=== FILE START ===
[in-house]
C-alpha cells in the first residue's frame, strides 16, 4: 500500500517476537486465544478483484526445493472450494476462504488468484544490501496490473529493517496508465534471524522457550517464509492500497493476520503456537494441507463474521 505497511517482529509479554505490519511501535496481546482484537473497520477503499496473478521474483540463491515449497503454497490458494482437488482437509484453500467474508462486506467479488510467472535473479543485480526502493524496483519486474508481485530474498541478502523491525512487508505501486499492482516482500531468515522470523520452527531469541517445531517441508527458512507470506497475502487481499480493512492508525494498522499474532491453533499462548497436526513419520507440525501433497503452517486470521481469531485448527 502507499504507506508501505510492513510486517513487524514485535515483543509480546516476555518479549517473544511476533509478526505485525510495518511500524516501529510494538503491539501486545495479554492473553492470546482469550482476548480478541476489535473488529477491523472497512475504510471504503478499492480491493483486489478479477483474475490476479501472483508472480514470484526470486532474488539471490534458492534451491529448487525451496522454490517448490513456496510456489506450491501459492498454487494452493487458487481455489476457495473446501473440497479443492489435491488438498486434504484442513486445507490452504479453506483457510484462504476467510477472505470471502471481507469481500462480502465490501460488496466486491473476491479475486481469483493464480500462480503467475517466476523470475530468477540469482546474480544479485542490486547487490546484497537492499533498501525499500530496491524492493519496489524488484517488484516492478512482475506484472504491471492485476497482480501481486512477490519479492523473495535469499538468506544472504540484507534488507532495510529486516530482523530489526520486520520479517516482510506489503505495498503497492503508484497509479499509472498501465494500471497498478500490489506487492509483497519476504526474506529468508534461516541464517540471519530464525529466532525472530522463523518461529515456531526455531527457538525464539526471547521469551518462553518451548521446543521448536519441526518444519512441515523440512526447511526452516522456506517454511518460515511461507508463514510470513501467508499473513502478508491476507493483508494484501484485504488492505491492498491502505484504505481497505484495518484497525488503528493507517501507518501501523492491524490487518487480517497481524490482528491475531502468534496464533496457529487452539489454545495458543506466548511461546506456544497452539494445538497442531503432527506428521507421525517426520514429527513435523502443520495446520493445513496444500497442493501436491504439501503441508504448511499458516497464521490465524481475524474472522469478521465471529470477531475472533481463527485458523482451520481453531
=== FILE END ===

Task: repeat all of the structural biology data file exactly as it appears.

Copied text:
[in-house]
C-alpha cells in the first residue's frame, strides 16, 4: 500500500517476537486465544478483484526445493472450494476462504488468484544490501496490473529493517496508465534471524522457550517464509492500497493476520503456537494441507463474521 505497511517482529509479554505490519511501535496481546482484537473497520477503499496473478521474483540463491515449497503454497490458494482437488482437509484453500467474508462486506467479488510467472535473479543485480526502493524496483519486474508481485530474498541478502523491525512487508505501486499492482516482500531468515522470523520452527531469541517445531517441508527458512507470506497475502487481499480493512492508525494498522499474532491453533499462548497436526513419520507440525501433497503452517486470521481469531485448527 502507499504507506508501505510492513510486517513487524514485535515483543509480546516476555518479549517473544511476533509478526505485525510495518511500524516501529510494538503491539501486545495479554492473553492470546482469550482476548480478541476489535473488529477491523472497512475504510471504503478499492480491493483486489478479477483474475490476479501472483508472480514470484526470486532474488539471490534458492534451491529448487525451496522454490517448490513456496510456489506450491501459492498454487494452493487458487481455489476457495473446501473440497479443492489435491488438498486434504484442513486445507490452504479453506483457510484462504476467510477472505470471502471481507469481500462480502465490501460488496466486491473476491479475486481469483493464480500462480503467475517466476523470475530468477540469482546474480544479485542490486547487490546484497537492499533498501525499500530496491524492493519496489524488484517488484516492478512482475506484472504491471492485476497482480501481486512477490519479492523473495535469499538468506544472504540484507534488507532495510529486516530482523530489526520486520520479517516482510506489503505495498503497492503508484497509479499509472498501465494500471497498478500490489506487492509483497519476504526474506529468508534461516541464517540471519530464525529466532525472530522463523518461529515456531526455531527457538525464539526471547521469551518462553518451548521446543521448536519441526518444519512441515523440512526447511526452516522456506517454511518460515511461507508463514510470513501467508499473513502478508491476507493483508494484501484485504488492505491492498491502505484504505481497505484495518484497525488503528493507517501507518501501523492491524490487518487480517497481524490482528491475531502468534496464533496457529487452539489454545495458543506466548511461546506456544497452539494445538497442531503432527506428521507421525517426520514429527513435523502443520495446520493445513496444500497442493501436491504439501503441508504448511499458516497464521490465524481475524474472522469478521465471529470477531475472533481463527485458523482451520481453531